'They stole little Bridget for seven years long; When she came down again her friends were all gone. They took her lightly back, between the night and morrow; They thought that she was fast asleep, but she was dead with sorrow. They have kept her ever since deep within the lake, On a bed of flag-leaves, watching till she wake.'
When the 19th century Anglo-Irish poet Richard Allingham wrote his poem The Fairies, he was replicating a belief about supernatural figures who steal children that stretched back to ancient Persian myths that date from 3000 BC. So universal is the terror of losing a child that the images of a lonely lost child and a mother who loses her child to fairies exist in civilisations everywhere.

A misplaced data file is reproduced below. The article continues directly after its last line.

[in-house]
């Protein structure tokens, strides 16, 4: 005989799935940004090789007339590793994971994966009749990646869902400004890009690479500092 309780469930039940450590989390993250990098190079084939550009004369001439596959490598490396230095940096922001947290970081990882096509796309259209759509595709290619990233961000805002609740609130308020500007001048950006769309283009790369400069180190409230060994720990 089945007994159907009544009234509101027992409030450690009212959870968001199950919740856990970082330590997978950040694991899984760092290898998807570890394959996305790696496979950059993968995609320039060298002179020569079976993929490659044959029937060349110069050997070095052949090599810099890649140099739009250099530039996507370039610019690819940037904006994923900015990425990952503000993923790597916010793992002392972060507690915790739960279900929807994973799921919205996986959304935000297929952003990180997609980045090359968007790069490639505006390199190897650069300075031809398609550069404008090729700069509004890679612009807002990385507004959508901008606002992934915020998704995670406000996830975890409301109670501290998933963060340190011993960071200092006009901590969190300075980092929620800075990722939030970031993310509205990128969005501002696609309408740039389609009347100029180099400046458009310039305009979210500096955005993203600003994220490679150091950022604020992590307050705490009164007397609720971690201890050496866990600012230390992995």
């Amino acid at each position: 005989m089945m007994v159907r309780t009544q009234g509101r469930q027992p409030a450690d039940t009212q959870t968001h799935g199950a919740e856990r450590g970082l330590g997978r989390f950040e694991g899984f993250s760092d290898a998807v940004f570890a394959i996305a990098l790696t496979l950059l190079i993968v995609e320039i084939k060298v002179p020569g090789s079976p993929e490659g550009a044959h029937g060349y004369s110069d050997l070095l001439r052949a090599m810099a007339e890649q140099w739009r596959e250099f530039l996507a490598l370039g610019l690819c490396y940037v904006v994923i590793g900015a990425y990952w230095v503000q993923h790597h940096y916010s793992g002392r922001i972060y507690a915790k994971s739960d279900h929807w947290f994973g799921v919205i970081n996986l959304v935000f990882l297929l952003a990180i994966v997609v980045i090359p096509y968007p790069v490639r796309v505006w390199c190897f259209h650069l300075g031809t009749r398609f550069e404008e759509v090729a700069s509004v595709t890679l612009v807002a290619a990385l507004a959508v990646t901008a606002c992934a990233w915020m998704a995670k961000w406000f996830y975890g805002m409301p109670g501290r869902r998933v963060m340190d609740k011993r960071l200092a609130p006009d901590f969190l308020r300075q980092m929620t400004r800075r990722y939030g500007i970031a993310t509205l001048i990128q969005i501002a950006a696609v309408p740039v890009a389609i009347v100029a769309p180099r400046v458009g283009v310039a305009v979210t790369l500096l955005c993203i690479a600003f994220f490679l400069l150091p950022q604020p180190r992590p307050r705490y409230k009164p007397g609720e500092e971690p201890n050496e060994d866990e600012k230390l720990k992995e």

Demon Figures and Fairies have undergone a series of transformations according to their historical context, but what remains constant is their supernatural power and their association with the very human concerns of marriage, death and loss.
In what way have fairies changed in guise and purpose throughout history? How did ancient fairy lore sit with the Christianity of the Middle Ages? How were fairies appropriated for the purpose of the 16th century witchcraft trials? And why did fairies obsess so many Victorian artists and writers?
Juliette Wood, Associate Lecturer in the Department of Welsh at Cardiff University and Secretary of the Folklore Society
Diane Purkiss, Fellow and Tutor of English at Keble College, Oxford
Nicola Bown, Lecturer in Victorian Studies at Birkbeck, University of London
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